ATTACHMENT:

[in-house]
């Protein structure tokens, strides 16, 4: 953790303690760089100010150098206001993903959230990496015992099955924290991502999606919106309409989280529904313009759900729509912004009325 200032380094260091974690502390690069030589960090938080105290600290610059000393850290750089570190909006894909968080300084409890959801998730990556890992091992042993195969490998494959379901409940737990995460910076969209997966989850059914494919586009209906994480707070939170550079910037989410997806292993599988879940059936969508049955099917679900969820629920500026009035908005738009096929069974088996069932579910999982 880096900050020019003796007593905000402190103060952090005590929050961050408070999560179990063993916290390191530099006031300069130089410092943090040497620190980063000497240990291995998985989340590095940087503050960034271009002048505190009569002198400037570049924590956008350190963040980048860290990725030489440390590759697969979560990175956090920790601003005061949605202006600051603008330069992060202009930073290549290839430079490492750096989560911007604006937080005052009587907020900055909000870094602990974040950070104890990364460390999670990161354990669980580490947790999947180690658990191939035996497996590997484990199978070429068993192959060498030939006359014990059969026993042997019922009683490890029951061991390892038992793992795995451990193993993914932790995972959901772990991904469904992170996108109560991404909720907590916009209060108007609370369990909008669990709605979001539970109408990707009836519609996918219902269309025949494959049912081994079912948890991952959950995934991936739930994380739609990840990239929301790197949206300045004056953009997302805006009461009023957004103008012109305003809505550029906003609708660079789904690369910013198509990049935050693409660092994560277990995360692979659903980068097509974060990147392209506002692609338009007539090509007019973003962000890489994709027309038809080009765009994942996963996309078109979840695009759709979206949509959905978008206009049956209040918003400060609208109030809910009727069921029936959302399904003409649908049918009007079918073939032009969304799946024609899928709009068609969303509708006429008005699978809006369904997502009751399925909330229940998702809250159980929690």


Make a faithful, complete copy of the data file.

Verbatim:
[in-house]
């Protein structure tokens, strides 16, 4: 953790303690760089100010150098206001993903959230990496015992099955924290991502999606919106309409989280529904313009759900729509912004009325 200032380094260091974690502390690069030589960090938080105290600290610059000393850290750089570190909006894909968080300084409890959801998730990556890992091992042993195969490998494959379901409940737990995460910076969209997966989850059914494919586009209906994480707070939170550079910037989410997806292993599988879940059936969508049955099917679900969820629920500026009035908005738009096929069974088996069932579910999982 880096900050020019003796007593905000402190103060952090005590929050961050408070999560179990063993916290390191530099006031300069130089410092943090040497620190980063000497240990291995998985989340590095940087503050960034271009002048505190009569002198400037570049924590956008350190963040980048860290990725030489440390590759697969979560990175956090920790601003005061949605202006600051603008330069992060202009930073290549290839430079490492750096989560911007604006937080005052009587907020900055909000870094602990974040950070104890990364460390999670990161354990669980580490947790999947180690658990191939035996497996590997484990199978070429068993192959060498030939006359014990059969026993042997019922009683490890029951061991390892038992793992795995451990193993993914932790995972959901772990991904469904992170996108109560991404909720907590916009209060108007609370369990909008669990709605979001539970109408990707009836519609996918219902269309025949494959049912081994079912948890991952959950995934991936739930994380739609990840990239929301790197949206300045004056953009997302805006009461009023957004103008012109305003809505550029906003609708660079789904690369910013198509990049935050693409660092994560277990995360692979659903980068097509974060990147392209506002692609338009007539090509007019973003962000890489994709027309038809080009765009994942996963996309078109979840695009759709979206949509959905978008206009049956209040918003400060609208109030809910009727069921029936959302399904003409649908049918009007079918073939032009969304799946024609899928709009068609969303509708006429008005699978809006369904997502009751399925909330229940998702809250159980929690």